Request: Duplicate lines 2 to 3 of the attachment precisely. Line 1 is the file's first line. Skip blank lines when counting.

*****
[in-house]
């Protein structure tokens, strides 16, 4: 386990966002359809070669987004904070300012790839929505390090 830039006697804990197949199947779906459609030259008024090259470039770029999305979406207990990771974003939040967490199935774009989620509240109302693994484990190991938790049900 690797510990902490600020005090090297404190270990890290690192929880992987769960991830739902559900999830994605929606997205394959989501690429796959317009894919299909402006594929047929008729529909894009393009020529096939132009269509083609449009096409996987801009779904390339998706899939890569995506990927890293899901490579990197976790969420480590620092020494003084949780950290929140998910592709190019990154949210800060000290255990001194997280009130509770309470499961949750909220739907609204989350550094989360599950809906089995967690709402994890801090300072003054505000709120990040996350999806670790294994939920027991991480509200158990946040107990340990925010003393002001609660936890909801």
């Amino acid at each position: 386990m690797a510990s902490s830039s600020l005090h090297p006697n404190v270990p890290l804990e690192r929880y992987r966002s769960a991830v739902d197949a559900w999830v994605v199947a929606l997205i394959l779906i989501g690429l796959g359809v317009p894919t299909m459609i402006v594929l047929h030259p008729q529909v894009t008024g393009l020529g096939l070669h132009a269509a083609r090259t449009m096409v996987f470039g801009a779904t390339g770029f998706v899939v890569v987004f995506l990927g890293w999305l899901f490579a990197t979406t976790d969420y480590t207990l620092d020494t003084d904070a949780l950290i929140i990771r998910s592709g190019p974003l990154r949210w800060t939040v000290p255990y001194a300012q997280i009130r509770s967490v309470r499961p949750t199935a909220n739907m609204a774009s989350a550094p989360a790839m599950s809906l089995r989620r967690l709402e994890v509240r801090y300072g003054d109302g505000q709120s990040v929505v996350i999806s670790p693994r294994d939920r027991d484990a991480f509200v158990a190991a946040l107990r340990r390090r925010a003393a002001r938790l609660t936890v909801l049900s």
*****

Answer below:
């Protein structure tokens, strides 16, 4: 386990966002359809070669987004904070300012790839929505390090 830039006697804990197949199947779906459609030259008024090259470039770029999305979406207990990771974003939040967490199935774009989620509240109302693994484990190991938790049900 690797510990902490600020005090090297404190270990890290690192929880992987769960991830739902559900999830994605929606997205394959989501690429796959317009894919299909402006594929047929008729529909894009393009020529096939132009269509083609449009096409996987801009779904390339998706899939890569995506990927890293899901490579990197976790969420480590620092020494003084949780950290929140998910592709190019990154949210800060000290255990001194997280009130509770309470499961949750909220739907609204989350550094989360599950809906089995967690709402994890801090300072003054505000709120990040996350999806670790294994939920027991991480509200158990946040107990340990925010003393002001609660936890909801």
């Amino acid at each position: 386990m690797a510990s902490s830039s600020l005090h090297p006697n404190v270990p890290l804990e690192r929880y992987r966002s769960a991830v739902d197949a559900w999830v994605v199947a929606l997205i394959l779906i989501g690429l796959g359809v317009p894919t299909m459609i402006v594929l047929h030259p008729q529909v894009t008024g393009l020529g096939l070669h132009a269509a083609r090259t449009m096409v996987f470039g801009a779904t390339g770029f998706v899939v890569v987004f995506l990927g890293w999305l899901f490579a990197t979406t976790d969420y480590t207990l620092d020494t003084d904070a949780l950290i929140i990771r998910s592709g190019p974003l990154r949210w800060t939040v000290p255990y001194a300012q997280i009130r509770s967490v309470r499961p949750t199935a909220n739907m609204a774009s989350a550094p989360a790839m599950s809906l089995r989620r967690l709402e994890v509240r801090y300072g003054d109302g505000q709120s990040v929505v996350i999806s670790p693994r294994d939920r027991d484990a991480f509200v158990a190991a946040l107990r340990r390090r925010a003393a002001r938790l609660t936890v909801l049900s």